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In statistics, the projection matrix, sometimes also called the influence matrix or hat matrix, maps the vector of response values (dependent variable values) to the vector of fitted values (or predicted values). It describes the influence each response value has on each fitted value. The diagonal elements of the projection matrix are the leverages, which describe the influence each response value has on the fitted value for that same observation.
If the vector of response values is denoted by and the vector of fitted values by ,
As is usually pronounced "y-hat", the projection matrix is also named hat matrix as it "puts a hat on ". The formula for the vector of residuals can also be expressed compactly using the projection matrix:
where is the identity matrix. The matrix is sometimes referred to as the residual maker matrix. Moreover, the element in the ith row and jth column of is equal to the covariance between the jth response value and the ith fitted value, divided by the variance of the former:
A matrix, has its column space depicted as the green line. The projection of some vector onto the column space of is the vector
From the figure, it is clear that the closest point from the vector onto the column space of , is , and is one where we can draw a line orthogonal to the column space of . A vector that is orthogonal to the column space of a matrix is in the nullspace of the matrix transpose, so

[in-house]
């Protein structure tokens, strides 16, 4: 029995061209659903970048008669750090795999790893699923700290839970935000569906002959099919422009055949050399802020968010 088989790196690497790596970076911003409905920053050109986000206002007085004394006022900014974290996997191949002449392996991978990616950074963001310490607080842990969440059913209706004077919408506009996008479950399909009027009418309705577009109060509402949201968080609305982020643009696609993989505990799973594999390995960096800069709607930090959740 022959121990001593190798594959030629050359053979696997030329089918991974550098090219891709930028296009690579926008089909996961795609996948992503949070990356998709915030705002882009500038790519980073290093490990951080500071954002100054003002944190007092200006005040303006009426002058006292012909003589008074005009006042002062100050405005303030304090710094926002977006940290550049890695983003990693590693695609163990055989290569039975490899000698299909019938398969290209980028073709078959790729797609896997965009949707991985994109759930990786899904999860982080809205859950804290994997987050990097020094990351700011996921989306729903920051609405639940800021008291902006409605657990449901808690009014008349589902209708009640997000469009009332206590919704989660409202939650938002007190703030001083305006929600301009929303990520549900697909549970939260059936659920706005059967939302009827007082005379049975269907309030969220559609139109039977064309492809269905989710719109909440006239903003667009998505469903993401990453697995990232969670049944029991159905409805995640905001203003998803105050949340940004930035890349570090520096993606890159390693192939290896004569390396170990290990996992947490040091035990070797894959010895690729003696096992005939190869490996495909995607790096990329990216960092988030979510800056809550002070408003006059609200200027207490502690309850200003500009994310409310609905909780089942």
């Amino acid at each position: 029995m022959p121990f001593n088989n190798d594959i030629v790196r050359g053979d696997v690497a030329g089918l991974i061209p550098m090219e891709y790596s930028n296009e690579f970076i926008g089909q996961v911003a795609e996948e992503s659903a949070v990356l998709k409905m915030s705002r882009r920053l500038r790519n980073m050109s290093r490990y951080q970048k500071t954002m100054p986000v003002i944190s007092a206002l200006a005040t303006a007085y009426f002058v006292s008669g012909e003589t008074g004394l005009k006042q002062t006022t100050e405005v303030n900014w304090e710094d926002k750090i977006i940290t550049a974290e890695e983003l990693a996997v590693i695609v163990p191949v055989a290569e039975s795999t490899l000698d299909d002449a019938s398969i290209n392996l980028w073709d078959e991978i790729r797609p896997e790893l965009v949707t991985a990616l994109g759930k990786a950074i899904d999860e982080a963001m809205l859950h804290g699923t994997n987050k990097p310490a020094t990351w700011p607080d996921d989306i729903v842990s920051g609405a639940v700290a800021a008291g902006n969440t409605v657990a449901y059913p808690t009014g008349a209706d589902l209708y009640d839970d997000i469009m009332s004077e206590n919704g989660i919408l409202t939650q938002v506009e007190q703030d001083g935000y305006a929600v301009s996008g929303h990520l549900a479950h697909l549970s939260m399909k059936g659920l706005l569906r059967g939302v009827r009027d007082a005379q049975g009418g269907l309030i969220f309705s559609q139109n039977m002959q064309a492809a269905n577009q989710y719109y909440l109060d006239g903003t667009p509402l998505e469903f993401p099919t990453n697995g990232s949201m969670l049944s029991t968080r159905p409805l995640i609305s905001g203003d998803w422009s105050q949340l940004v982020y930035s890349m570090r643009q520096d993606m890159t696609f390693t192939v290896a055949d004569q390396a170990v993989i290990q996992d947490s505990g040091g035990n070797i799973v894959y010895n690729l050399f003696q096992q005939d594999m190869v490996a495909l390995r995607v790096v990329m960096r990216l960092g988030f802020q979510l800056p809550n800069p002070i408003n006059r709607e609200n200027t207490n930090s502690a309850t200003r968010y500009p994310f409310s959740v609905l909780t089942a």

From there, one rearranges, so
Therefore, since is on the column space of , the projection matrix, which maps onto is just , or
Suppose that we wish to estimate a linear model using linear least squares. The model can be written as
For linear models, the trace of the projection matrix is equal to the rank of , which is the number of independent parameters of the linear model. For other models such as LOESS that are still linear in the observations , the projection matrix can be used to define the effective degrees of freedom of the model.
Practical applications of the projection matrix in regression analysis include leverage and Cook's distance, which are concerned with identifying influential observations, i.e. observations which have a large effect on the results of a regression.
Suppose the design matrix can be decomposed by columns as .
Define the hat or projection operator as . Similarly, define the residual operator as .
Then the projection matrix can be decomposed as follows:
where, e.g., and .
There are a number of applications of such a decomposition. In the classical application is a column of all ones, which allows one to analyze the effects of adding an intercept term to a regression. Another use is in the fixed effects model, where is a large sparse matrix of the dummy variables for the fixed effect terms. One can use this partition to compute the hat matrix of without explicitly forming the matrix , which might be too large to fit into computer memory.